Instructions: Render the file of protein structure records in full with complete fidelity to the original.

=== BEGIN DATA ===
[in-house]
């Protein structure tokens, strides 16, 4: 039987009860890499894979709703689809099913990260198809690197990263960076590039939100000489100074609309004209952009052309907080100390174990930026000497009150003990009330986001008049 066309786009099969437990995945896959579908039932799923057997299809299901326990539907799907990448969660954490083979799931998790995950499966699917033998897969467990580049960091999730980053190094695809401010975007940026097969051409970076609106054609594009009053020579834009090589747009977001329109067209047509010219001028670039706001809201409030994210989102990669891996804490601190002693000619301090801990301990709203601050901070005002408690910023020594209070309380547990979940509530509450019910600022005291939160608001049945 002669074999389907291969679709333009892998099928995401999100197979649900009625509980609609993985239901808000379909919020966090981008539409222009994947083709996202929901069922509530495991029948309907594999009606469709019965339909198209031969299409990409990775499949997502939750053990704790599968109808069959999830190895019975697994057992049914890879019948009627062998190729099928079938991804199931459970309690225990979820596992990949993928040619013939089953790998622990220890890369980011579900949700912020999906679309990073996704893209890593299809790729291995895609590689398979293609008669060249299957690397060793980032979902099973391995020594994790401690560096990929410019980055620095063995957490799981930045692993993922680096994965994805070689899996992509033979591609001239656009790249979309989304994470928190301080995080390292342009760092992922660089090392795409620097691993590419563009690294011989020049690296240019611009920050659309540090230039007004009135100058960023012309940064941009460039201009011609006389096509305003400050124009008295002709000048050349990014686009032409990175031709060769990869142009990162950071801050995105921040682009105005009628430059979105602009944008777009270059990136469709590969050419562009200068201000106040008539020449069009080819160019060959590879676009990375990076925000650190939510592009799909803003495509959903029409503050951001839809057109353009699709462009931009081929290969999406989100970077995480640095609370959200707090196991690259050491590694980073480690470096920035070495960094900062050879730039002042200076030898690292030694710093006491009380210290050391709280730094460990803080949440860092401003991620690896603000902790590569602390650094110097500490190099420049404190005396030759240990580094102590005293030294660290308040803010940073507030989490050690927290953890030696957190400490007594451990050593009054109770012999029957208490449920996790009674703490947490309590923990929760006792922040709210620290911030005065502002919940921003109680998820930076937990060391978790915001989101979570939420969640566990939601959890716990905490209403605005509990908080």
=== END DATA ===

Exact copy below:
[in-house]
């Protein structure tokens, strides 16, 4: 039987009860890499894979709703689809099913990260198809690197990263960076590039939100000489100074609309004209952009052309907080100390174990930026000497009150003990009330986001008049 066309786009099969437990995945896959579908039932799923057997299809299901326990539907799907990448969660954490083979799931998790995950499966699917033998897969467990580049960091999730980053190094695809401010975007940026097969051409970076609106054609594009009053020579834009090589747009977001329109067209047509010219001028670039706001809201409030994210989102990669891996804490601190002693000619301090801990301990709203601050901070005002408690910023020594209070309380547990979940509530509450019910600022005291939160608001049945 002669074999389907291969679709333009892998099928995401999100197979649900009625509980609609993985239901808000379909919020966090981008539409222009994947083709996202929901069922509530495991029948309907594999009606469709019965339909198209031969299409990409990775499949997502939750053990704790599968109808069959999830190895019975697994057992049914890879019948009627062998190729099928079938991804199931459970309690225990979820596992990949993928040619013939089953790998622990220890890369980011579900949700912020999906679309990073996704893209890593299809790729291995895609590689398979293609008669060249299957690397060793980032979902099973391995020594994790401690560096990929410019980055620095063995957490799981930045692993993922680096994965994805070689899996992509033979591609001239656009790249979309989304994470928190301080995080390292342009760092992922660089090392795409620097691993590419563009690294011989020049690296240019611009920050659309540090230039007004009135100058960023012309940064941009460039201009011609006389096509305003400050124009008295002709000048050349990014686009032409990175031709060769990869142009990162950071801050995105921040682009105005009628430059979105602009944008777009270059990136469709590969050419562009200068201000106040008539020449069009080819160019060959590879676009990375990076925000650190939510592009799909803003495509959903029409503050951001839809057109353009699709462009931009081929290969999406989100970077995480640095609370959200707090196991690259050491590694980073480690470096920035070495960094900062050879730039002042200076030898690292030694710093006491009380210290050391709280730094460990803080949440860092401003991620690896603000902790590569602390650094110097500490190099420049404190005396030759240990580094102590005293030294660290308040803010940073507030989490050690927290953890030696957190400490007594451990050593009054109770012999029957208490449920996790009674703490947490309590923990929760006792922040709210620290911030005065502002919940921003109680998820930076937990060391978790915001989101979570939420969640566990939601959890716990905490209403605005509990908080």